One of my biggest challenges is finding ways to organize all this "stuff" so that I can find it when I need it. It doesn't do anyone any good to have every wonderful, educational game ever invented if I can't find it when I really need it. For several years, we stored all our school games in a six-drawer dresser which is now in our family room. I divided the games up by subject. Math games in one drawer, science games in another, word games in a third. That made it easy to find the game I was looking for without pulling everything off of a shelf.

I did the same thing in a storage cabinet, putting games for different subjects on different shelves. I like both of these ideas better than opened shelves. When we're not using the games they are out of sight so they look less cluttered. The dresser worked especially well when I had preschoolers that I didn't want getting into some of our school things. It was hard for them to open the drawers, so it discouraged them from trying to get into things and dump pieces everywhere. Now that my kids are older, the cabinet is nice because they can open the doors and see everything that's available to them all at once.


What if you have everything sorted and organized, but you still can't remember where you've put things? I have a very simple solution--labels! I love labels! My memory isn't very good, and I tend to have an "out of sight, out of mind" mentality. So if I put something away where I can't see it, I'm probably going to forget where it is until I've searched for, and found it, several times. So I label everything! It takes a lot less time to read quickly down a list of labels on the edges of bookshelves than it does to read the titles of each book to find the one you want.

Until I memorized our filing system for our books, I labeled the shelves "Science", "History", etc. It made it so much easier to find things, and much easier for everyone to put things back (at least close to) where they belonged. I've also put labels on the inside of dresser drawers, on the outside of plastic storage drawers, on storage boxes, on shelves in a closet, even on individual toy boxes. Especially when I can't use clear boxes, labeling the outside makes it much easier to find what I want quickly, without ever having to open a lid to see what's inside.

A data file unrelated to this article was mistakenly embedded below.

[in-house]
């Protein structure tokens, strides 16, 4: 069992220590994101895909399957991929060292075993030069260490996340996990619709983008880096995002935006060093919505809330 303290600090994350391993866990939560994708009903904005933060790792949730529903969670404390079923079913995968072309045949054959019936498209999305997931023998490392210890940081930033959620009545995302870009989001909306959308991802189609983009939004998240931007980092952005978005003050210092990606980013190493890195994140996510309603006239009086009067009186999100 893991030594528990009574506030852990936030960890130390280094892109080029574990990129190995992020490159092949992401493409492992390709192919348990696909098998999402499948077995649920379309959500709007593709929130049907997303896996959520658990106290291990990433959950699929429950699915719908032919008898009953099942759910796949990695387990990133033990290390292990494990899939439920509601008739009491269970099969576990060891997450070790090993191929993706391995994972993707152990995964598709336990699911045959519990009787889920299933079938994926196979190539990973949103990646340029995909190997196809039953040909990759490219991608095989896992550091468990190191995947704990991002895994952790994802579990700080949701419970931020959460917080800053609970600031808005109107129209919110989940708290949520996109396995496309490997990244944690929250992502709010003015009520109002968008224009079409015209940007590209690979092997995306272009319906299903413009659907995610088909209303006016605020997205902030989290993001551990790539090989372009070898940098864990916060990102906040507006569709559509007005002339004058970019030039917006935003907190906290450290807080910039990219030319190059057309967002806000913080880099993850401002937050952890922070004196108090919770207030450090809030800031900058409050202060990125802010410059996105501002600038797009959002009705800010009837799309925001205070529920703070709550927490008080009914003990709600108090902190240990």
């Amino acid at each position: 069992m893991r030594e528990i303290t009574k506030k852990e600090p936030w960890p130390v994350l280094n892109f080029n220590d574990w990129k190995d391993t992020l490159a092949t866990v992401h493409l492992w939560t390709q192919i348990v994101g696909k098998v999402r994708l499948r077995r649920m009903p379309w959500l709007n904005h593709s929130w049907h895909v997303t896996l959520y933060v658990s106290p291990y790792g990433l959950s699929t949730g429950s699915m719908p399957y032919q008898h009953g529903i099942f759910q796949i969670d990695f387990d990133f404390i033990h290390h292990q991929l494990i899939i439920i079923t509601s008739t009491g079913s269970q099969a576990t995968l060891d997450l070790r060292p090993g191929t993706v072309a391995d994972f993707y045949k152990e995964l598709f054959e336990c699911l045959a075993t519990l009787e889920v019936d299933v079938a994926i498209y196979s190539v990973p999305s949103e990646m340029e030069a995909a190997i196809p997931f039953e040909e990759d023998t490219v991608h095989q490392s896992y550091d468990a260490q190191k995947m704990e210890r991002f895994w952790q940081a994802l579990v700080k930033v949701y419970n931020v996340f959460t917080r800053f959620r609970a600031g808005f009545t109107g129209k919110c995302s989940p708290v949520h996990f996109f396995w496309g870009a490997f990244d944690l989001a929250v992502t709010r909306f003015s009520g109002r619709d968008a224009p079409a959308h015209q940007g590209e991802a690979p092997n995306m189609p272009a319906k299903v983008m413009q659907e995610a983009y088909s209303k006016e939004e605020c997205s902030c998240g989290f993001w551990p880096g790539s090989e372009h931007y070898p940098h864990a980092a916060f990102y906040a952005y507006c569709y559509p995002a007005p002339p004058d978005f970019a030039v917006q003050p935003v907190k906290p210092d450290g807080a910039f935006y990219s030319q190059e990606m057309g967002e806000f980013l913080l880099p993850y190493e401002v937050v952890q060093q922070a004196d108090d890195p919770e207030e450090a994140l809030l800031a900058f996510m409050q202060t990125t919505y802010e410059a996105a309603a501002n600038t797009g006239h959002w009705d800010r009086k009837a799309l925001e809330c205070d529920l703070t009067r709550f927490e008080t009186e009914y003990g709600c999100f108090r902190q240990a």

Another "stuff challenge" for me has been what to do with maps, timelines, educational posters and charts that we are using for school. I would love to have them hung up where we can see them all the time. But since we school mainly in our family room, which has paneling on all the walls, and since the little wall space we do have is covered with tall bookcases, it was a real problem.

Our best solution has been to hang many of these things in my children's bedrooms. Not only has this given us more wall space, it has had other hidden benefits as well. One daughter has a map of the United States on her bedroom wall, and without any encouragement from me, she memorized all the states and capitals "because it was fun."

Another daughter has a poster of the books of the Bible in her room, and she would read over the poster each night when she went to bed. Before long she had memorized all the books and their divisions. My youngest daughter used to go to sleep at night practicing sign language while she looked at the poster above her bed. She would think of words and phrases and practice signing them to herself until she was sleepy. I didn't have to "teach" my girls any of those things. They just learned them on their own because the maps and posters were available to them.